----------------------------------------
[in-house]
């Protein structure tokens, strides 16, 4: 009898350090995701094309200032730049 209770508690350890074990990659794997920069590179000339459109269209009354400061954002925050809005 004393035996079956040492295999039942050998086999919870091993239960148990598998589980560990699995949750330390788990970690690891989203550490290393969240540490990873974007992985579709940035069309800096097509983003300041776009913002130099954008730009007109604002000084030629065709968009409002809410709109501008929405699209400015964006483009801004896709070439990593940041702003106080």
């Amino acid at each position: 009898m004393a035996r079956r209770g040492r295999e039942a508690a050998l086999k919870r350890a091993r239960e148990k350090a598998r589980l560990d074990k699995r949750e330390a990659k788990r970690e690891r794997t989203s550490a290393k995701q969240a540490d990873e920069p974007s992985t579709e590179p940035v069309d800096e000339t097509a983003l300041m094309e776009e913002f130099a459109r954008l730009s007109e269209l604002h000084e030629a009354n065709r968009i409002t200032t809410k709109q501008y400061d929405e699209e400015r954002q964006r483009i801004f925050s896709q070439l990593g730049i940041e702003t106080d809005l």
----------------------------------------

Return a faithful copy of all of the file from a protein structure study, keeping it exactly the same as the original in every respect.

[in-house]
């Protein structure tokens, strides 16, 4: 009898350090995701094309200032730049 209770508690350890074990990659794997920069590179000339459109269209009354400061954002925050809005 004393035996079956040492295999039942050998086999919870091993239960148990598998589980560990699995949750330390788990970690690891989203550490290393969240540490990873974007992985579709940035069309800096097509983003300041776009913002130099954008730009007109604002000084030629065709968009409002809410709109501008929405699209400015964006483009801004896709070439990593940041702003106080």
């Amino acid at each position: 009898m004393a035996r079956r209770g040492r295999e039942a508690a050998l086999k919870r350890a091993r239960e148990k350090a598998r589980l560990d074990k699995r949750e330390a990659k788990r970690e690891r794997t989203s550490a290393k995701q969240a540490d990873e920069p974007s992985t579709e590179p940035v069309d800096e000339t097509a983003l300041m094309e776009e913002f130099a459109r954008l730009s007109e269209l604002h000084e030629a009354n065709r968009i409002t200032t809410k709109q501008y400061d929405e699209e400015r954002q964006r483009i801004f925050s896709q070439l990593g730049i940041e702003t106080d809005l």